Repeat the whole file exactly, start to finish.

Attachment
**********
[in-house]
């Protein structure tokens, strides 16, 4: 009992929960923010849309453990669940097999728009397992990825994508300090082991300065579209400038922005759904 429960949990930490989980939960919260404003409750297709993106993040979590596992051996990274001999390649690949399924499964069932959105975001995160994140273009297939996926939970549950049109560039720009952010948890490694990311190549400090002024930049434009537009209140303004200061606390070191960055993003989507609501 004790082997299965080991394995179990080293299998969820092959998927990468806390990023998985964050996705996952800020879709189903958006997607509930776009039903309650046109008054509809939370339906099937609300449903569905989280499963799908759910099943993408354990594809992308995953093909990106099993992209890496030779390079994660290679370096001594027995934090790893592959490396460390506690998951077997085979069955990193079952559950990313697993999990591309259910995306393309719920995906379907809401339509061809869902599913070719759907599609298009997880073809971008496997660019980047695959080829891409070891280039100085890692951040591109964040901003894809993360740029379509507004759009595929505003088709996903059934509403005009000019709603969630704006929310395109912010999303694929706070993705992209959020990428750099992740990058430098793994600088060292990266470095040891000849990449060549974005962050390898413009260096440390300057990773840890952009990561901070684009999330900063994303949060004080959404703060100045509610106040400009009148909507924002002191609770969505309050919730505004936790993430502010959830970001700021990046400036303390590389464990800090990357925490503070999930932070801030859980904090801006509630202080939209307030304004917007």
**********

[in-house]
């Protein structure tokens, strides 16, 4: 009992929960923010849309453990669940097999728009397992990825994508300090082991300065579209400038922005759904 429960949990930490989980939960919260404003409750297709993106993040979590596992051996990274001999390649690949399924499964069932959105975001995160994140273009297939996926939970549950049109560039720009952010948890490694990311190549400090002024930049434009537009209140303004200061606390070191960055993003989507609501 004790082997299965080991394995179990080293299998969820092959998927990468806390990023998985964050996705996952800020879709189903958006997607509930776009039903309650046109008054509809939370339906099937609300449903569905989280499963799908759910099943993408354990594809992308995953093909990106099993992209890496030779390079994660290679370096001594027995934090790893592959490396460390506690998951077997085979069955990193079952559950990313697993999990591309259910995306393309719920995906379907809401339509061809869902599913070719759907599609298009997880073809971008496997660019980047695959080829891409070891280039100085890692951040591109964040901003894809993360740029379509507004759009595929505003088709996903059934509403005009000019709603969630704006929310395109912010999303694929706070993705992209959020990428750099992740990058430098793994600088060292990266470095040891000849990449060549974005962050390898413009260096440390300057990773840890952009990561901070684009999330900063994303949060004080959404703060100045509610106040400009009148909507924002002191609770969505309050919730505004936790993430502010959830970001700021990046400036303390590389464990800090990357925490503070999930932070801030859980904090801006509630202080939209307030304004917007």